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GBP: Looking back to May 6th 2010

With less than 24 hours to go before the 2015 UK election gets under way, the UK markets are fairly sanguine. The FTSE 100 has stabilised around the 50-day sma and GBPUSD looks comfortable above 1.5000, after the stunning service sector PMI for April surged to its highest level since August 2014.

While the good economic news is reflected in the UK’s asset prices - Gilt yields have also risen to their highest level so far this year – the outcome of tomorrow’s election in the UK could change the current trends in asset prices.

As we already mentioned in our UK election preview HERE if one party fails to win an outright majority, as is expected, experiences elsewhere suggest that this need not be a disaster for domestic financial markets. However, it would be disingenuous to think that the election and its outcome won’t affect financial markets in some way. To try and gauge what magnitude it could have, we decided to look back to the last election in 2010.

This is what happened to GBPUSD in the days before, during and after the election:

Leading up to May 6th: the pound dropped more than 600 pips in a month from 1.5335 to a low of 1.47 on Election Day itself. This pushed GBPUSD below its 50-day sma.

The 5 days it took to form a Conservative/ Lib Dem coalition: Initially the pound dropped to a low below 1.45 the day after the election after the reality of a hung parliament hit home. However, once the coalition was formed on 12th May, the pound had staged a mini-recovery, and briefly touched 1.50.

The weeks after the coalition was formed: the pound fell to a low of 1.4231 on May 20th, before staging an impressive recovery, rising to 1.5600 on 31st Dec 2010.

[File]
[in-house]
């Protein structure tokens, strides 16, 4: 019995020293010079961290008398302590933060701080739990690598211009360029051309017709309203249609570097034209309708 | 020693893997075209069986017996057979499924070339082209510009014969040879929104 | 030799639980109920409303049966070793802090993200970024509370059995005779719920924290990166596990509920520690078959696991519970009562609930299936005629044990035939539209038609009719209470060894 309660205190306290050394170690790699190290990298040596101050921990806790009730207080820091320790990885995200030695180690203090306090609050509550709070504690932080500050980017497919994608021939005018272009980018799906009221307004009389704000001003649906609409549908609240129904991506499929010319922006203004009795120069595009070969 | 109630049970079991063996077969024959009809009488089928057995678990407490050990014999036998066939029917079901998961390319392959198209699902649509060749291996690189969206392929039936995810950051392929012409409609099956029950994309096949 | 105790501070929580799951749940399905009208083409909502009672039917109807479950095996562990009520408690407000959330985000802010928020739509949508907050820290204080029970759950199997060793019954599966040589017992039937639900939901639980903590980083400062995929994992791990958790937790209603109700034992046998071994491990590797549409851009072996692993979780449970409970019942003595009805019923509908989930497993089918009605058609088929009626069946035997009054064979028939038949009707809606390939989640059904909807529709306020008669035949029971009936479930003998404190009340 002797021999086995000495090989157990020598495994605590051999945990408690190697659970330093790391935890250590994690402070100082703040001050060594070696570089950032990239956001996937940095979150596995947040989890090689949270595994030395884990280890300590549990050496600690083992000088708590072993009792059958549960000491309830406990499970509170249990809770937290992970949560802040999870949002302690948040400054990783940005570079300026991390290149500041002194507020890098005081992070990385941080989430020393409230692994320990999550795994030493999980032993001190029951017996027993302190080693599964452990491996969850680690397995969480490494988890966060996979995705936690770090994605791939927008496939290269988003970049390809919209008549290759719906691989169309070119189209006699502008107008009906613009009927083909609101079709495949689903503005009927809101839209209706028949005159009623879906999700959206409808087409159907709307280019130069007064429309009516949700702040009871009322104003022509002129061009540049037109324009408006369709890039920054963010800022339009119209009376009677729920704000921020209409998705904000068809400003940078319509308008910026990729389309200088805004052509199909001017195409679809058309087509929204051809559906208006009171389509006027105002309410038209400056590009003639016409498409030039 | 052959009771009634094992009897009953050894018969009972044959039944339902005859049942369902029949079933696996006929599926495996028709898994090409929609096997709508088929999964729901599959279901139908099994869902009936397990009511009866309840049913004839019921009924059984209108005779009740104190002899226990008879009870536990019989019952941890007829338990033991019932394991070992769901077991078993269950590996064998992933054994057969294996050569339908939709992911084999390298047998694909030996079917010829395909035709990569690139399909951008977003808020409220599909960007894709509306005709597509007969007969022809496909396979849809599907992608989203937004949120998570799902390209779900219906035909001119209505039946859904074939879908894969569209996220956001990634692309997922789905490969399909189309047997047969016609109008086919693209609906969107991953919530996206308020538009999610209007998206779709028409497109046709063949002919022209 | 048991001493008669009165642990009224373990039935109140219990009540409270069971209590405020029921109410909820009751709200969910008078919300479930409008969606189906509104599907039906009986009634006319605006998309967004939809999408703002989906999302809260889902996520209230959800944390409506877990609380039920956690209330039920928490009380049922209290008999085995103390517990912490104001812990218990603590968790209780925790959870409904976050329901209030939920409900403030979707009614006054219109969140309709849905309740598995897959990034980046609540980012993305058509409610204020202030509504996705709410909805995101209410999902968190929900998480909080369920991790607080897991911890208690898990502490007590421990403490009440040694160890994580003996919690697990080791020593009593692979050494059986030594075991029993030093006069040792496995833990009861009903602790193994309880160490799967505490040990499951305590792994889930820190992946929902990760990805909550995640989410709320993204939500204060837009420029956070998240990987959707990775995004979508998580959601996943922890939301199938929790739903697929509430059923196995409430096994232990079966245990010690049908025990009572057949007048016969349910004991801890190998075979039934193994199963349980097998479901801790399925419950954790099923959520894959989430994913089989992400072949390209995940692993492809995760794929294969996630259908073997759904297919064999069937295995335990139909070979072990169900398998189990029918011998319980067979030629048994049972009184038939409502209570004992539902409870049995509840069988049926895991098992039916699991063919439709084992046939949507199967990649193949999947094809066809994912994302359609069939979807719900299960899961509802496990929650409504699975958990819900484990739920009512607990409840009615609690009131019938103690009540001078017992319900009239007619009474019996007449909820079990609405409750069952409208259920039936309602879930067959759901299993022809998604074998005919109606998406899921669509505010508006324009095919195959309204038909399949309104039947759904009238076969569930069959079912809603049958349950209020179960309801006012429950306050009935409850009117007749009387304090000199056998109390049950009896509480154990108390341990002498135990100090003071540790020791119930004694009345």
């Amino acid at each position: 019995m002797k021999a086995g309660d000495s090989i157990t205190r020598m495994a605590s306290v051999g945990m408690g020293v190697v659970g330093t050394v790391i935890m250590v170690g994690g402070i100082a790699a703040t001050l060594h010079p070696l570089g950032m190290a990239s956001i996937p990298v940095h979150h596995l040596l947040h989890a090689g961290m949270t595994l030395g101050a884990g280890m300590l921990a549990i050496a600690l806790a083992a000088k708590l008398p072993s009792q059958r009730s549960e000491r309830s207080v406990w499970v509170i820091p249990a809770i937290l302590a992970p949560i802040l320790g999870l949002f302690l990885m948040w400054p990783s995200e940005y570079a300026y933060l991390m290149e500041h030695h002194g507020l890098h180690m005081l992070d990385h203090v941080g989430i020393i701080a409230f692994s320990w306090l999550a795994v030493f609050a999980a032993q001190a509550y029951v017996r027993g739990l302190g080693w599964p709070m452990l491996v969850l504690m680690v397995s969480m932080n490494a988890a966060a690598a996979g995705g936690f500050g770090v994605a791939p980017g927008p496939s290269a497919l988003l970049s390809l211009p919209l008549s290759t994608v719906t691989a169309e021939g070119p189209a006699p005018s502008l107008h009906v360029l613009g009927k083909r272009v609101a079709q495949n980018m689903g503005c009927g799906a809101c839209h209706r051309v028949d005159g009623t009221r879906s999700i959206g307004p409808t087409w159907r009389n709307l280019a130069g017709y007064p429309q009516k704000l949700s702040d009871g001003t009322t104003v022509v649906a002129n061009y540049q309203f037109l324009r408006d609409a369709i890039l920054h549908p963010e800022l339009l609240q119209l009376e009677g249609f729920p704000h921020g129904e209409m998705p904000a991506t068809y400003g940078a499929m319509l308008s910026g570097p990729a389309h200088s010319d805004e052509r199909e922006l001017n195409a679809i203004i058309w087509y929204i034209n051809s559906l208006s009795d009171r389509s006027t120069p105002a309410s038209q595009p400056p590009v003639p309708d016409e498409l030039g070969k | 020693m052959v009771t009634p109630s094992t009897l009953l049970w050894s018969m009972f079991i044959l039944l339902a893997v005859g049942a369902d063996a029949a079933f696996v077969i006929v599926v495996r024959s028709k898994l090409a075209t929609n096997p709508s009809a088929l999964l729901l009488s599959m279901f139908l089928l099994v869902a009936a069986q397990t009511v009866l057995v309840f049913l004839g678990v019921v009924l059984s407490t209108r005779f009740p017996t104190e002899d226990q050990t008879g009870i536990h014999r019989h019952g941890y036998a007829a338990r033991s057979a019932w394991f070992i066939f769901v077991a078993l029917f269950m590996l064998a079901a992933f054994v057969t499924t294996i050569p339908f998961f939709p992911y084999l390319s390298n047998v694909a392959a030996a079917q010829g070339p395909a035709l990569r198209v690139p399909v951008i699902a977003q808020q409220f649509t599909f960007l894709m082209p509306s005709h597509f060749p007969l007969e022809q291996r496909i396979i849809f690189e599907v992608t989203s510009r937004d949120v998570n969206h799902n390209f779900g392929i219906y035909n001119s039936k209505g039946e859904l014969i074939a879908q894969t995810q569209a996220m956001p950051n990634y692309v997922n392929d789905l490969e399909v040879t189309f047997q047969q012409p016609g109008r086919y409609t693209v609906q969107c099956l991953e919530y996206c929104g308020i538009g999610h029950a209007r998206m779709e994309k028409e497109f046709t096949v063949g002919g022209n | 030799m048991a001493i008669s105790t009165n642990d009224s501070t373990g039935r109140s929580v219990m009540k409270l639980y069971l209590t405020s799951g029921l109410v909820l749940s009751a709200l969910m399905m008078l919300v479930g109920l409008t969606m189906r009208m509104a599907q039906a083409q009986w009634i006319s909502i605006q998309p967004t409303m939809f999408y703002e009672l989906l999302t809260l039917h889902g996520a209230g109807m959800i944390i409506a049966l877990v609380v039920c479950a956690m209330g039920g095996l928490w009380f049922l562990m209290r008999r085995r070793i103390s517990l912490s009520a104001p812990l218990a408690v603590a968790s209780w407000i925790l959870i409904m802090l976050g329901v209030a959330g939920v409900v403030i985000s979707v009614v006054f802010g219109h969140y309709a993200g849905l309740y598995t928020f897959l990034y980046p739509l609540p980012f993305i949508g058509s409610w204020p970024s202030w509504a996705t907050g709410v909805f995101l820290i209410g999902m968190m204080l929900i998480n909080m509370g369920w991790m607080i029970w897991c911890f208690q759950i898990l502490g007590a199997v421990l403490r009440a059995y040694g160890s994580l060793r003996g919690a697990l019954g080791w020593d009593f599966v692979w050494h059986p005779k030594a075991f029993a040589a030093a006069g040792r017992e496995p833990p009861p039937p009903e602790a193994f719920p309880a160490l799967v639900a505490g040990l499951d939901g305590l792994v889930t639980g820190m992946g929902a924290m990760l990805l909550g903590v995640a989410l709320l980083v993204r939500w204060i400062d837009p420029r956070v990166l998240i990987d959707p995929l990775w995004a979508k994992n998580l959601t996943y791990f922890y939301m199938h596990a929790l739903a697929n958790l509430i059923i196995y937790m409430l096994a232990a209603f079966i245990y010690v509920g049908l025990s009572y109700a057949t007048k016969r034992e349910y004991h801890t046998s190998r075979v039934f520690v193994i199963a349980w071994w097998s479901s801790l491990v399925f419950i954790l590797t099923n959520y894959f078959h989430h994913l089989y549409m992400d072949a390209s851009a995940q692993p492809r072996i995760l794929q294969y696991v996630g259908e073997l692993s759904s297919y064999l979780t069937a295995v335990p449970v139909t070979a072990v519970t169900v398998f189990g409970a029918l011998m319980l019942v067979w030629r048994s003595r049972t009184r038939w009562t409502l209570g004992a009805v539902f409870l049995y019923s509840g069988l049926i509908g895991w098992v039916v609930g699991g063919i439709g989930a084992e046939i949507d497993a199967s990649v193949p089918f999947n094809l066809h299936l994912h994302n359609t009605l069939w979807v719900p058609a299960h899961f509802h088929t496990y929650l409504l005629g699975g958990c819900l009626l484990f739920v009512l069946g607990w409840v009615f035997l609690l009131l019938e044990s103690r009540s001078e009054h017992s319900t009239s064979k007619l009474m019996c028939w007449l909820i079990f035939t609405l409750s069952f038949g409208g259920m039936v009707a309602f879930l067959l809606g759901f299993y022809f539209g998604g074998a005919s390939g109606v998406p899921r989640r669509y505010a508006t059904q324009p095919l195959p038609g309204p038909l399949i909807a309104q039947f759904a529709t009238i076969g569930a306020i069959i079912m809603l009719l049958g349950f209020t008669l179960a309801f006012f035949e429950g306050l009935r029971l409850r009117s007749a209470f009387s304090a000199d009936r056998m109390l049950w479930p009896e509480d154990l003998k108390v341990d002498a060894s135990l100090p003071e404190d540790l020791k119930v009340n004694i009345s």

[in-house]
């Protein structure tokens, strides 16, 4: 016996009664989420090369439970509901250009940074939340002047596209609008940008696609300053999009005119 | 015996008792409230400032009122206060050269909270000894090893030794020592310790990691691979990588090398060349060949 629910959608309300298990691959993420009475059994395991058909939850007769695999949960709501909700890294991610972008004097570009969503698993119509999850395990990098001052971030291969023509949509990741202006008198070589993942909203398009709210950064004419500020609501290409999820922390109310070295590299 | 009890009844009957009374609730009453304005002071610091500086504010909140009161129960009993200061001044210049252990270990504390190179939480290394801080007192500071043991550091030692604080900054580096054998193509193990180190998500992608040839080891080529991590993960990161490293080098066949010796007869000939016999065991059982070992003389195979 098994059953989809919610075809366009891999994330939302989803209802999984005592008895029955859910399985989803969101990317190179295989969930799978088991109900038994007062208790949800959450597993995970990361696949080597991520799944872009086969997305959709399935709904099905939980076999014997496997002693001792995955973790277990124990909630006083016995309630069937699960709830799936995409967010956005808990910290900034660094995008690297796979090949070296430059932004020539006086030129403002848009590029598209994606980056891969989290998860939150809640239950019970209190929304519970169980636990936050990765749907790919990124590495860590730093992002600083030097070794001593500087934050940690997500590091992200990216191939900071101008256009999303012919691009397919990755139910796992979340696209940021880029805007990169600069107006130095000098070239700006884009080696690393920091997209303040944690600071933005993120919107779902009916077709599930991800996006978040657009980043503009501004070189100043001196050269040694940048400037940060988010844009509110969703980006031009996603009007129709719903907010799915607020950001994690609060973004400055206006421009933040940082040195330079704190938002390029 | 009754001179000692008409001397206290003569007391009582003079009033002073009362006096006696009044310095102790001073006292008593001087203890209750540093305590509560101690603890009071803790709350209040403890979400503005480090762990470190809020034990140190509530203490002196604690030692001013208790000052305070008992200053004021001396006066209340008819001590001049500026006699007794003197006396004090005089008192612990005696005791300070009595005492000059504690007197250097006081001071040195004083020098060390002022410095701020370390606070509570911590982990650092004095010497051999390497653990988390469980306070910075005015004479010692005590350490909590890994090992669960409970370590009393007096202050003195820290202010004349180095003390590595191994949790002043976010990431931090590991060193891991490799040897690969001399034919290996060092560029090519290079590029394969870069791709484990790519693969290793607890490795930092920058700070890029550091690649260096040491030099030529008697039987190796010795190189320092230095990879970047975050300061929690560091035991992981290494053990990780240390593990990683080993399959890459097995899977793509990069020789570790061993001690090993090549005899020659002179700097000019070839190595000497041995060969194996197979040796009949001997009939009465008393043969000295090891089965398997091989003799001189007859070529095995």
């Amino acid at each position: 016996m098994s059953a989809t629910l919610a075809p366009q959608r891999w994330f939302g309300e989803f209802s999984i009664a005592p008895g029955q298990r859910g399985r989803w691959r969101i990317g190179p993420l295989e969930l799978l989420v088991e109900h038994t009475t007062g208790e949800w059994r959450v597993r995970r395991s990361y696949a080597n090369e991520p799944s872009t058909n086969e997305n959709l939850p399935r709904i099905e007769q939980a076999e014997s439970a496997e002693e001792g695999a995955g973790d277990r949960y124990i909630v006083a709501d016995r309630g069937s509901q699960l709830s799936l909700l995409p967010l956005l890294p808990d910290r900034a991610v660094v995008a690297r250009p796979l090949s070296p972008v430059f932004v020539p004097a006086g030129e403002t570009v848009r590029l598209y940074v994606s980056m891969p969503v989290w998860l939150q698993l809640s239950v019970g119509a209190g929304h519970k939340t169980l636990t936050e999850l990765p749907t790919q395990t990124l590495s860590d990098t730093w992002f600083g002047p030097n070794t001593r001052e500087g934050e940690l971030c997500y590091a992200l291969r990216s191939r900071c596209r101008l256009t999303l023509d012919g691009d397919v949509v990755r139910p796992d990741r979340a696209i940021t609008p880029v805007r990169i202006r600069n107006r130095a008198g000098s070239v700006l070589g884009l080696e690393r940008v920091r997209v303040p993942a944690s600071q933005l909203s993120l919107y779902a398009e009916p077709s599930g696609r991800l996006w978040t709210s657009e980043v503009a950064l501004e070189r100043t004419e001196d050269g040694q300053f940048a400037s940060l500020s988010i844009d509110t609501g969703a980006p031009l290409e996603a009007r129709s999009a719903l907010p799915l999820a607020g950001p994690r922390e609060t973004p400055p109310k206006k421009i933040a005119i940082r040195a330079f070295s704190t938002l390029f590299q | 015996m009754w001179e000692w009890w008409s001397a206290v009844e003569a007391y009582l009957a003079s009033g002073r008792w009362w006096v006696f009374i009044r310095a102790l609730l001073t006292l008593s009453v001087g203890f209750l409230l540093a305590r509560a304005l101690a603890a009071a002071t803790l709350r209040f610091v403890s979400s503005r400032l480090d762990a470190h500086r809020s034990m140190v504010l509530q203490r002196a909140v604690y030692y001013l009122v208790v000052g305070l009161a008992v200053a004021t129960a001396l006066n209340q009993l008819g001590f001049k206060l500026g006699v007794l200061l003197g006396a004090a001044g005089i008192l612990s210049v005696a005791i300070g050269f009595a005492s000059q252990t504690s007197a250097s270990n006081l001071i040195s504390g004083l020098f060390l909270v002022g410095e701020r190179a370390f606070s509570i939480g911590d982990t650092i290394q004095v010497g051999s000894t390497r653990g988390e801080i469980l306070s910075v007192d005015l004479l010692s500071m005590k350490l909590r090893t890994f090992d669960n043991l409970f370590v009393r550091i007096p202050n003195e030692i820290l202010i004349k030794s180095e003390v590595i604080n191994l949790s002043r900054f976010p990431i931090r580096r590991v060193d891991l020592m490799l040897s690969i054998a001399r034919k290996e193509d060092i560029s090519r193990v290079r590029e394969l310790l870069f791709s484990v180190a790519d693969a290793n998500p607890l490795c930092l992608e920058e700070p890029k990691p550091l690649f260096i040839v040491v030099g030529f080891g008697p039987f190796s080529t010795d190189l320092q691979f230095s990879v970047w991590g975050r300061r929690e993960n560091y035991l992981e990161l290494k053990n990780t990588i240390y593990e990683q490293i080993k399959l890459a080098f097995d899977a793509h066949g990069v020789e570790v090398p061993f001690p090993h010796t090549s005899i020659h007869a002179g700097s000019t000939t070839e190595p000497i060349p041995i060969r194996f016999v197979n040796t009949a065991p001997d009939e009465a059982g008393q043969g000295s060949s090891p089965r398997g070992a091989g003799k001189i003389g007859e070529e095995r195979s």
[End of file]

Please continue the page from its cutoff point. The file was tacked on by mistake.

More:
The past is not always a good reflection of what will happen in the future, especially considering the contrasting states of the UK economy back then: in 2010 the UK was in the middle of a recession, today the UK economy is riding high. Interestingly, in the month leading up to the last election, GBPUSD was trading in roughly the same range as today:  between 1.4700 and 1.5500, this time around GBPUSD has been trading between 1.4550 – 1.5500.

Even though it is an imperfect comparison, there are some conclusions worth noting about how the pound reacted after the last election:

Conclusions:

  • A hung parliament could cause a knee jerk reaction lower in the pound.
  • A sell off in the pound could be sharper this time around, as GBPUSD has rallied more than 5% in the weeks leading up to this election.
  • Key support in the lead up to this election is the low from 13th April at 1.4566. In 2010 the post-election low was 1.4230.
  • If the pound does sell-off on the back of a hung parliament this time round, just because a coalition is formed does not mean that the pound will recover.
  • It could take even longer this time round for a recovery in the pound to take hold due to some idiosyncrasies with this election including: an EU referendum if the Tories get into power, and a potential Labour coalition with the Scottish National Party.

We have to wait for 2200 BST on Thursday evening for the initial results of the poll, until then if you are a UK citizen then make time to vote tomorrow. If you are also a GBP trader then we would recommend using a Stop Loss to protect your positions, as things could get volatile over the next 48 hours.  

Figure 1:

Source: FOREX.com and Bloomberg, please note that this chart does not reflect the prices offered by FOREX.com


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